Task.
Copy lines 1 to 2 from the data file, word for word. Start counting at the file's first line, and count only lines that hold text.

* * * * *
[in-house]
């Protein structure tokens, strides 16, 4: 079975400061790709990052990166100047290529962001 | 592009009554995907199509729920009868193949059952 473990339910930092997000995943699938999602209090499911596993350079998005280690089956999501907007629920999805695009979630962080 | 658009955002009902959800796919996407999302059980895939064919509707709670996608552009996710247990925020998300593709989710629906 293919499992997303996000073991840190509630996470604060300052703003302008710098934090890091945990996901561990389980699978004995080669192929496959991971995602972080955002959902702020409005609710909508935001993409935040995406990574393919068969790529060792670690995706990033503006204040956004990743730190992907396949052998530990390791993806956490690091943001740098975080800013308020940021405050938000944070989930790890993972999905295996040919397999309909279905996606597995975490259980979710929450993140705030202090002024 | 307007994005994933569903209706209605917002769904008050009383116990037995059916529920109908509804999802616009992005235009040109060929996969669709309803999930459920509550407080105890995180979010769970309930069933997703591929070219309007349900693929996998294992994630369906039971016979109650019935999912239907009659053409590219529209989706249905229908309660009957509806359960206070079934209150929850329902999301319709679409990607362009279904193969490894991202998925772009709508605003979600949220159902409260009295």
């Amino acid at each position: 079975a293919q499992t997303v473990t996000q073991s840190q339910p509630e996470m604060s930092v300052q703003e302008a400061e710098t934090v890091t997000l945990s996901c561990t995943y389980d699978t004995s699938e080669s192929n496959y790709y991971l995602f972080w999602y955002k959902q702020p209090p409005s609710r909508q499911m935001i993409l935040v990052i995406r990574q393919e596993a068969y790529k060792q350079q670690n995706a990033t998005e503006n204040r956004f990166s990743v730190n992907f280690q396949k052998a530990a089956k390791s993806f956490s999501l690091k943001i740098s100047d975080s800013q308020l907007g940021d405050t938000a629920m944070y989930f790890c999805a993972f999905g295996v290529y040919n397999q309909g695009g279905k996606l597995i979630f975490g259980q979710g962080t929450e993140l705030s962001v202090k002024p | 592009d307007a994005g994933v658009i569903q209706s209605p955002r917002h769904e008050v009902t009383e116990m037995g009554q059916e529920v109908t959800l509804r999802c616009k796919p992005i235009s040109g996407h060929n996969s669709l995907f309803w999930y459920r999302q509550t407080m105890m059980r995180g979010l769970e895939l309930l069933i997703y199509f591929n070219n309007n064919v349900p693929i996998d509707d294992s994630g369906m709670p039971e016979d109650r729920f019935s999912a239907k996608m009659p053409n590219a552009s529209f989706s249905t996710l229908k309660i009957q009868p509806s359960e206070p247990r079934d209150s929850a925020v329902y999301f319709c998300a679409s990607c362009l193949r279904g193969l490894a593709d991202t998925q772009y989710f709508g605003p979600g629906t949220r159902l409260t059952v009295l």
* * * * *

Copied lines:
[in-house]
């Protein structure tokens, strides 16, 4: 079975400061790709990052990166100047290529962001 | 592009009554995907199509729920009868193949059952 473990339910930092997000995943699938999602209090499911596993350079998005280690089956999501907007629920999805695009979630962080 | 658009955002009902959800796919996407999302059980895939064919509707709670996608552009996710247990925020998300593709989710629906 293919499992997303996000073991840190509630996470604060300052703003302008710098934090890091945990996901561990389980699978004995080669192929496959991971995602972080955002959902702020409005609710909508935001993409935040995406990574393919068969790529060792670690995706990033503006204040956004990743730190992907396949052998530990390791993806956490690091943001740098975080800013308020940021405050938000944070989930790890993972999905295996040919397999309909279905996606597995975490259980979710929450993140705030202090002024 | 307007994005994933569903209706209605917002769904008050009383116990037995059916529920109908509804999802616009992005235009040109060929996969669709309803999930459920509550407080105890995180979010769970309930069933997703591929070219309007349900693929996998294992994630369906039971016979109650019935999912239907009659053409590219529209989706249905229908309660009957509806359960206070079934209150929850329902999301319709679409990607362009279904193969490894991202998925772009709508605003979600949220159902409260009295």